Fourth, revolutions succeed if they find regional and international support. After Mubarak stepped down, the Obama regime was widely criticised by some Gulf states for not giving up on Mubarak, who was America's ally for 30 years. Increasingly, the Middle East was divided between a pro-revolution camp, mainly Turkey, Qatar and the political religious movements across the Arab world, versus a counter-revolutionary camp, including Israel, Saudi Arabia, the UAE, old regime loyalists and some secular and minority groups who feared the rise of Muslim groups to power.
When Morsi was removed from power, Gulf countries rushed to send about $11 bn to support the new regime and later, an extra $5-9 bn. Further polarisation was felt across the region and inside the other states that witnessed similar revolutions. It also deepened the crises inside countries like Libya, where political groups turned into fighting militias, and Yemen, which witnessed an armed takeover of the state by Houthi militias.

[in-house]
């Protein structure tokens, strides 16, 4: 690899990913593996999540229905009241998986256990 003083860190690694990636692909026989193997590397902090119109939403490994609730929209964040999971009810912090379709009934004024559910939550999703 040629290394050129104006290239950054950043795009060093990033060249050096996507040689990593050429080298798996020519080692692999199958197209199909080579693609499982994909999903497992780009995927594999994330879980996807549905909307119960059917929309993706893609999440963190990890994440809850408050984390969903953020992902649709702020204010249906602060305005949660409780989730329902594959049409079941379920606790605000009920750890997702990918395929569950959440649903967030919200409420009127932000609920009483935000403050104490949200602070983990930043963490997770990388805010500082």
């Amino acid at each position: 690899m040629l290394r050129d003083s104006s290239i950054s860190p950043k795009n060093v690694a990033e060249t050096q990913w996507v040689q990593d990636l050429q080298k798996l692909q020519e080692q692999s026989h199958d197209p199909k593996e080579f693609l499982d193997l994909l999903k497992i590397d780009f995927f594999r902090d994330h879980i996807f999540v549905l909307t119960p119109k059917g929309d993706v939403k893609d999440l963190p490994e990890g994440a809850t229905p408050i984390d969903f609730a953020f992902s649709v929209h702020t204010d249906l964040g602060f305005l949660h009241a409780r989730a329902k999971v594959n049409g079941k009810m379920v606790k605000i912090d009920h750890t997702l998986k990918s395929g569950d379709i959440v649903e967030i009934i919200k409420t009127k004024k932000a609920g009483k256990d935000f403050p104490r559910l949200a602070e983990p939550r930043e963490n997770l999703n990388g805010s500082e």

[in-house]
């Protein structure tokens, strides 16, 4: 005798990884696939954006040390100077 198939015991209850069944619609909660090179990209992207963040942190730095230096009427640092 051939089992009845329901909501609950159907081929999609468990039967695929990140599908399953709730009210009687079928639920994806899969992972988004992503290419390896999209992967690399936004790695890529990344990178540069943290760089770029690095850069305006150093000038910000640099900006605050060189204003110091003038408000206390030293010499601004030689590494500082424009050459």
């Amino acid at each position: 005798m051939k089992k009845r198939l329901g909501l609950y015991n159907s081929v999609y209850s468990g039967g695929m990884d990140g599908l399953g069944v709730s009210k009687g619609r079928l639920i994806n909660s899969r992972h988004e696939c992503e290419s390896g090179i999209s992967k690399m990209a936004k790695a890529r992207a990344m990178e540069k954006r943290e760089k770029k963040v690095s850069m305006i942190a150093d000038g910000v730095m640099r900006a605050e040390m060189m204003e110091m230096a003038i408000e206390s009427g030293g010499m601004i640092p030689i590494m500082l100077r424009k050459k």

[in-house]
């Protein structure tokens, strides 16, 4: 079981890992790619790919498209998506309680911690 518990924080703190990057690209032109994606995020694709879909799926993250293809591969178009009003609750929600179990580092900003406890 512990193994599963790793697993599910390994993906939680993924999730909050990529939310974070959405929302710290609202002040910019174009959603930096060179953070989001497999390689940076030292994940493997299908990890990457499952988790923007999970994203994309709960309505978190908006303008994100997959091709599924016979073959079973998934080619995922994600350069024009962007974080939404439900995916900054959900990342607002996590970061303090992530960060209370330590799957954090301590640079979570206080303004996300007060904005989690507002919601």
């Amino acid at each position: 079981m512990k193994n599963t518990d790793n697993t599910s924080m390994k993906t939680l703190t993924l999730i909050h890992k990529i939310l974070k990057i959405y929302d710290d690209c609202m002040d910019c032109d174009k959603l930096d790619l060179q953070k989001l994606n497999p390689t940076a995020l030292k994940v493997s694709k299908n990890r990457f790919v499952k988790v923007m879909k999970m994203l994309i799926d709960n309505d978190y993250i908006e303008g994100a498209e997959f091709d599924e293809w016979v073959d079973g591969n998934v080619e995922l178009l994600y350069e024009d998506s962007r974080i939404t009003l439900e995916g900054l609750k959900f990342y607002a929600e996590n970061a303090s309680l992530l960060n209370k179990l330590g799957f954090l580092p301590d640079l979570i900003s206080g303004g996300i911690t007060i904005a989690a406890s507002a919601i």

The fall of Yemen under Houthi support made some analysts think that Saudi Arabia, especially under new leadership, may change policy and try to lead a more conciliatory approach toward the Arab Spring in order to gain needed grassroots support for a new policy toward Iran, Yemen, al-Qaeda, and Islamic State, as militant groups encroach on its borders.
Fifth, revolutions need leaders capable of making strategic decisions in an uncertain transitional period. Egypt's revolution was initially praised for being leaderless, post-ideological and widely influenced by new media. But soon the lack of unity among its competing factions was seen as a primary reason behind its failure. Many Egyptians today are frustrated with all political groups. Such frustration may explain their reluctance to protest against Sisi's oppressive rule.